The hit show Lego Masters shares the building blocks of branded entertainment

Brands have been experimenting with branded entertainment for decades, but few have managed to break through and become long-running international hits. That was until Lego Masters came along and rewrote the rule book. Lucas Green, global head of content at international distributor Banijay, tells brands how they can replicate his success.

Lego Masters is the holy grail of branded entertainment. The show, which is jointly owned by production company Tuesday’s Child, Banijay and The Lego Group, first aired in 2017 on Channel 4. It has since spawned 18 international adaptations and is in its third season in Fox’s primetime slot from the actor Will Arnett.


Branded content tutorials from Lego Masters

“[Lego Masters] spread around the world and took on a new life – it became a global hit in a very short time,” says Green.

The format originated with British producers Tuesday’s Child, who introduced it to toy manufacturers. Green says Lego has been inundated with requests, but the format has convinced him it will be done the right way and in line with the brand’s values.

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“If you’re going to do a competitive brick-making show, there’s only one market leader in that space – that’s Lego, there’s no question about which brand you want to be associated with,” Green says.

A difficult aspect of running ad-funded shows is negotiating the various territory-specific sponsorship regulations that prohibit the number of direct references to brands or logos. In the case of Lego Masters, the manufacturers could not show any Lego sets that were on sale. To overcome this, Green says the ad-funded show should be a “reaffirmation of your brand values.”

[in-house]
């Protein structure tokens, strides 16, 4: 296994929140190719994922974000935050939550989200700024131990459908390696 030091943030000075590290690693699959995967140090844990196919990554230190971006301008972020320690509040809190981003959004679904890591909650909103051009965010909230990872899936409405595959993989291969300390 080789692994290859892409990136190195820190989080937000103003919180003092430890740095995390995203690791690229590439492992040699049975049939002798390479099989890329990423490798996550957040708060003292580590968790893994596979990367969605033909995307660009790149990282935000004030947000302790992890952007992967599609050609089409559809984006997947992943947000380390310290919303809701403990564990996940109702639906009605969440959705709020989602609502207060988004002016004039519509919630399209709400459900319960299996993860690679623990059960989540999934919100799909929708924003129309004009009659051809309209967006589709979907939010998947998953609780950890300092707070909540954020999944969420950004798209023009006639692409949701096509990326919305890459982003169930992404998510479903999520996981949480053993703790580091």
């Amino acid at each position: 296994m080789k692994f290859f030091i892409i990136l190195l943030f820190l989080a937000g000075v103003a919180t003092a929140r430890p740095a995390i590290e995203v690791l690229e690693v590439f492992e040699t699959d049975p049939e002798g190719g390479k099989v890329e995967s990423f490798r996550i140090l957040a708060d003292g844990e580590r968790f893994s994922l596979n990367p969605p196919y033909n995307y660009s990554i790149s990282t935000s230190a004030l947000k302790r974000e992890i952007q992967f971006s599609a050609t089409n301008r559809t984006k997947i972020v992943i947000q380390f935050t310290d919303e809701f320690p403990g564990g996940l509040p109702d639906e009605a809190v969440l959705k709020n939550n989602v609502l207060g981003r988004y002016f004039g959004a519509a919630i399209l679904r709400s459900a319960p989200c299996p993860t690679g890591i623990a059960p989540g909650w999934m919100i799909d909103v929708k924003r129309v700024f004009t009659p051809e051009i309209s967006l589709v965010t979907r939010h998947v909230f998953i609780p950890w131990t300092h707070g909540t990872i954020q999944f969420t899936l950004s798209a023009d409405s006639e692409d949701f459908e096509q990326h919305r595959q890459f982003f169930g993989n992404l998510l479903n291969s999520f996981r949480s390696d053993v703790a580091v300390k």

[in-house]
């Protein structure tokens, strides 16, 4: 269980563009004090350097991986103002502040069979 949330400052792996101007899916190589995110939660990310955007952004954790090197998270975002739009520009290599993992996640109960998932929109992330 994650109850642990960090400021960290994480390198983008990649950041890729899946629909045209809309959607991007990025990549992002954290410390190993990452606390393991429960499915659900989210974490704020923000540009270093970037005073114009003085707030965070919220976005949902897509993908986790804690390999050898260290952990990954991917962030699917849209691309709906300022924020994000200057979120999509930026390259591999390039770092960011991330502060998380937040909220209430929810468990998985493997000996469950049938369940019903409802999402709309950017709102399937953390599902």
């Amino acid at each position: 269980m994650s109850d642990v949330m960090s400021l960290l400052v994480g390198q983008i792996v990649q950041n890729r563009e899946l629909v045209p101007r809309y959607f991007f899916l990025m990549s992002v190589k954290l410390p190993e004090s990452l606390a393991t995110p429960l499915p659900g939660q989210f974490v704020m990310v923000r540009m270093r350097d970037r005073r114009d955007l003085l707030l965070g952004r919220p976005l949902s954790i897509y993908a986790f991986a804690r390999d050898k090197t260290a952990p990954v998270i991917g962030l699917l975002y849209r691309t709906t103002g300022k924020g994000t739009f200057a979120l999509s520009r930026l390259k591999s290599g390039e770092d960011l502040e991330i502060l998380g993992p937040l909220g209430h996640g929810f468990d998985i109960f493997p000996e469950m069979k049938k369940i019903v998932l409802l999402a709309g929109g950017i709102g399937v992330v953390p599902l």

“All the creative beats of the show, the tone of the show and the sense of humor and the playfulness,” it’s all Lego, he says. “It’s about driving those core Lego principles, even if it’s not just a matter of how many seconds you can get Lego on screen.”

Green reminds brands and branded content agencies to remember to tell stories. “That’s what helps create long-term programming beyond an ad campaign.” In Lego’s case, that creates epic builds, dangers and human stories, he says.

“Don’t underestimate the decades of experience TV format producers have learned about building a story—it’s about the narrative, how you keep the audience, how you get them to watch your show, and how you integrate your brand,” advises Green.

In terms of the editorial process, Green says it involves the show’s producers in collaboration with Lego. “Without Lego’s involvement, this would not have been possible,” he says. “This is a perfect example of how manufacturers and brands can work together.”

Lego also contributes to sponsors and brands that can advertise around the show to protect the safety of their brand. Banijay works with broadcasters on behalf of Lego to agree on suitable advertisers.

For agencies, brands and content creators, Green says there’s no set way to launch such projects. It ranges from agencies representing their clients, to production companies approaching brands, to broadcasters creating collaborations.

However, Green recommends getting involved early in the show’s development. “The sooner you have those conversations, the better — if you leave it to the last minute, you won’t be able to integrate it into the show,” he says.

Ad-funded content has had a checkered history. Although there were many good attempts, the shows often struggled to break into broadcast television. “It’s been a long road for anyone working with branded content. My career was interrupted by trying to make it work,” says Green.

Green’s first foray into branded content was in 2007 with a music talent show on T4 called Orange Unsigned Acts in partnership with Orange Mobile. He says he struggled to break through as he was scheduled for a Sunday morning T4 slot rather than a primetime slot on a flagship channel.

He is also responsible for 65 episodes of the Channel 4 show What’s Cooking, paid for by supermarket Sainsbury’s. Although the show was considered a success, Green recalls, it only managed one season as brands are always looking to move on to the next campaign.

“If you want to create content that has longevity and travels to other markets, it’s a two- or three-year process. It takes a long time,” he advises. “If at first you don’t succeed, you have to keep pushing.”

Green postulates how branded content will eventually become interactive and shoppable. He mentioned the Amazon/Banijay Beer Masters brewing format, which had a beer shopping option at the end of each episode.

Keen to have more shows like Lego Masters in the Banijay portfolio, Green is appealing to brands to “pick up the phone and come to us. Our doors are always open and our phones are always on.”

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